490 F.2d 611 (6th Cir. 1974), 73-1341, Champion Home Builders Co. v. Jeffress
|Citation:||490 F.2d 611|
|Party Name:||CHAMPION HOME BUILDERS CO., a Michigan Corporation, Plaintiff, Joseph L. Kramer et al., Intervenor-Plaintiffs-Appellants, v. Etson B. JEFFRESS, Defendant-Appellee.|
|Case Date:||January 11, 1974|
|Court:||United States Courts of Appeals, Court of Appeals for the Sixth Circuit|
Argued Oct. 17, 1973.
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Robert B. Block, New York City, for intervenor-plaintiffs-appellants; Pomerantz, Levy, Haudek & Block, New York City, Louisell, Chilingirian & Kovaleski, Detroit, Mich., on brief.
James C. Sargent, New York City, for defendant-appellee; Whitman & Ransom, New York City, Scholl, Jenkins, Robinson & Stieg, Detroit, Mich., on brief.
Before PHILLIPS, Chief Judge, and EDWARDS and McCREE, Circuit Judges.
PHILLIPS, Chief Judge.
This action was brought on behalf of a corporation to recover short-swing profits from the sale of stock by an insider. The issue on appeal is whether the purchase of the stock, within the meaning of § 16(b) of the Securities Exchange Act of 1934, 15 U.S.C. § 78p(b), occurred within a period of less than six months prior to its sale.
In an opinion published at 352 F.Supp. 1081 (E.D.Mich.1973), the District Court held that more than six months had elapsed between the purchase and sale and dismissed the action. We reverse.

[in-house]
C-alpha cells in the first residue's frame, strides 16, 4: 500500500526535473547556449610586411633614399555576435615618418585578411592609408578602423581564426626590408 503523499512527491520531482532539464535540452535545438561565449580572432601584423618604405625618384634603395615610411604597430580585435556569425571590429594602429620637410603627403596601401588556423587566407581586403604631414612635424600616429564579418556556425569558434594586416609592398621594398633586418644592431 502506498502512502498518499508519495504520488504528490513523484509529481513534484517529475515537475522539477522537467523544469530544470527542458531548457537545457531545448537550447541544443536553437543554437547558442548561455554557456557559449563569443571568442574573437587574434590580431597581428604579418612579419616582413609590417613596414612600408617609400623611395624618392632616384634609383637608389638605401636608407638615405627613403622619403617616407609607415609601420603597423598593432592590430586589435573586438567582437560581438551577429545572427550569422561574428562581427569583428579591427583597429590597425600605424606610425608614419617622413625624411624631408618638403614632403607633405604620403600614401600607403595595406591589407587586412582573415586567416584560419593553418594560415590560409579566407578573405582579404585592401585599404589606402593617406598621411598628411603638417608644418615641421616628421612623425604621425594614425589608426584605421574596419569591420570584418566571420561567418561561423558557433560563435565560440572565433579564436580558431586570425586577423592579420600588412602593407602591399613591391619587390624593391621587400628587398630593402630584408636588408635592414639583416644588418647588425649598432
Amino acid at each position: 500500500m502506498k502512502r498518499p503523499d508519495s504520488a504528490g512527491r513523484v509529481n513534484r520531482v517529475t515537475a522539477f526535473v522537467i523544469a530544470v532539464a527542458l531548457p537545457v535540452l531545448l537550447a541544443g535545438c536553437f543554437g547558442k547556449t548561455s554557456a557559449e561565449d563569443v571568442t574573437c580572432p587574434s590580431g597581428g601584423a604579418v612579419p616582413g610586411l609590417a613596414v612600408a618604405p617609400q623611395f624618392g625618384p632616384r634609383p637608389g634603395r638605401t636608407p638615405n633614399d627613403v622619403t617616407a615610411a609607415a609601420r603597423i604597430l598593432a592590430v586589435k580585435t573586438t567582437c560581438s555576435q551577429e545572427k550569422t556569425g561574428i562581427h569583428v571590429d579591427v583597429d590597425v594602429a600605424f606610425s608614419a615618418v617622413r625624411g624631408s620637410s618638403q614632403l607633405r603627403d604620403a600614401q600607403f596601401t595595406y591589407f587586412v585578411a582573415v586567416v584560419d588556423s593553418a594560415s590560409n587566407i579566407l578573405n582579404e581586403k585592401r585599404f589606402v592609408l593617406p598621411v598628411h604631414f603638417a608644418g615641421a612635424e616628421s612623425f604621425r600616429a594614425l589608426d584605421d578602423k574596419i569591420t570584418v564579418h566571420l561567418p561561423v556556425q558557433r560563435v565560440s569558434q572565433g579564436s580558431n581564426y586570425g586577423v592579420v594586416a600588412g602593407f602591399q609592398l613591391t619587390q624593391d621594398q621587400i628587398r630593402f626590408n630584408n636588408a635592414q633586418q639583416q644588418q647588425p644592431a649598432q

Joseph and Beatrice F. Kramer were intervenor-plaintiffs in the District Court. They are stockholders of the Champion Home Builders Co. (Champion). On behalf of the corporation they seek to recover certain profits realized by the defendant-appellee Jeffress from a sale of Champion stock allegedly within six months after its purchase.
The District Court denied the Kramers' motion for summary judgment on the issue of liability and granted Jeffress' motion for summary judgment of dismissal. The Kramers appeal. Champion has not appealed.
The case arose from the acquisition of Concord Mobile Homes, Inc. (Concord) by Champion. This acquisition was effected by a purchase of 100 per cent of the Concord stock, owned by Jeffress, in exchange for 105,000 shares of Champion stock (13 per cent of the total). After the exchange Jeffress became an officer and director of Champion. Pursuant to a public offering, and along with three other major officer-director-shareholders, Jeffress sold a portion of his Champion stock. The Kramers as shareholders of Champion seek to recover on behalf of Champion the profits from this sale as provided for under § 16(b) of the Securities Exchange Act of 1934. Section 16(b) provides as follows: